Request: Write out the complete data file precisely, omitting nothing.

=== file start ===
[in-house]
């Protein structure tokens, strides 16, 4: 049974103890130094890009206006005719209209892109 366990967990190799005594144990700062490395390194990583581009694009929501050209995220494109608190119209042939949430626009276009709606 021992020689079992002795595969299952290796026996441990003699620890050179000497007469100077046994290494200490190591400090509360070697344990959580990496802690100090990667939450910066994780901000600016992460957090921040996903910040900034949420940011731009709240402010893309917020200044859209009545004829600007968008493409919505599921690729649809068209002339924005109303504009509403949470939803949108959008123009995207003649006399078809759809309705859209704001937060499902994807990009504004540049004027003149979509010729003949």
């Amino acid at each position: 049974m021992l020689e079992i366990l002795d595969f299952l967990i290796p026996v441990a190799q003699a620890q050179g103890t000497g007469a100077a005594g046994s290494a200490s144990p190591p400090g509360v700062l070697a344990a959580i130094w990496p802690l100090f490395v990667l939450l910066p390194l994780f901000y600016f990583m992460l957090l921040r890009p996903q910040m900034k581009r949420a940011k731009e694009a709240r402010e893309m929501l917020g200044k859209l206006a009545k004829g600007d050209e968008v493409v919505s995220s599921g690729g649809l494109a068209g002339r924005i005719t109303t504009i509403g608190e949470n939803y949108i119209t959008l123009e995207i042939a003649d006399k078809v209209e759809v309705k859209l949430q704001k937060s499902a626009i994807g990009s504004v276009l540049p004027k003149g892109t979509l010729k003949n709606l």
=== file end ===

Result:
[in-house]
């Protein structure tokens, strides 16, 4: 049974103890130094890009206006005719209209892109 366990967990190799005594144990700062490395390194990583581009694009929501050209995220494109608190119209042939949430626009276009709606 021992020689079992002795595969299952290796026996441990003699620890050179000497007469100077046994290494200490190591400090509360070697344990959580990496802690100090990667939450910066994780901000600016992460957090921040996903910040900034949420940011731009709240402010893309917020200044859209009545004829600007968008493409919505599921690729649809068209002339924005109303504009509403949470939803949108959008123009995207003649006399078809759809309705859209704001937060499902994807990009504004540049004027003149979509010729003949």
């Amino acid at each position: 049974m021992l020689e079992i366990l002795d595969f299952l967990i290796p026996v441990a190799q003699a620890q050179g103890t000497g007469a100077a005594g046994s290494a200490s144990p190591p400090g509360v700062l070697a344990a959580i130094w990496p802690l100090f490395v990667l939450l910066p390194l994780f901000y600016f990583m992460l957090l921040r890009p996903q910040m900034k581009r949420a940011k731009e694009a709240r402010e893309m929501l917020g200044k859209l206006a009545k004829g600007d050209e968008v493409v919505s995220s599921g690729g649809l494109a068209g002339r924005i005719t109303t504009i509403g608190e949470n939803y949108i119209t959008l123009e995207i042939a003649d006399k078809v209209e759809v309705k859209l949430q704001k937060s499902a626009i994807g990009s504004v276009l540049p004027k003149g892109t979509l010729k003949n709606l």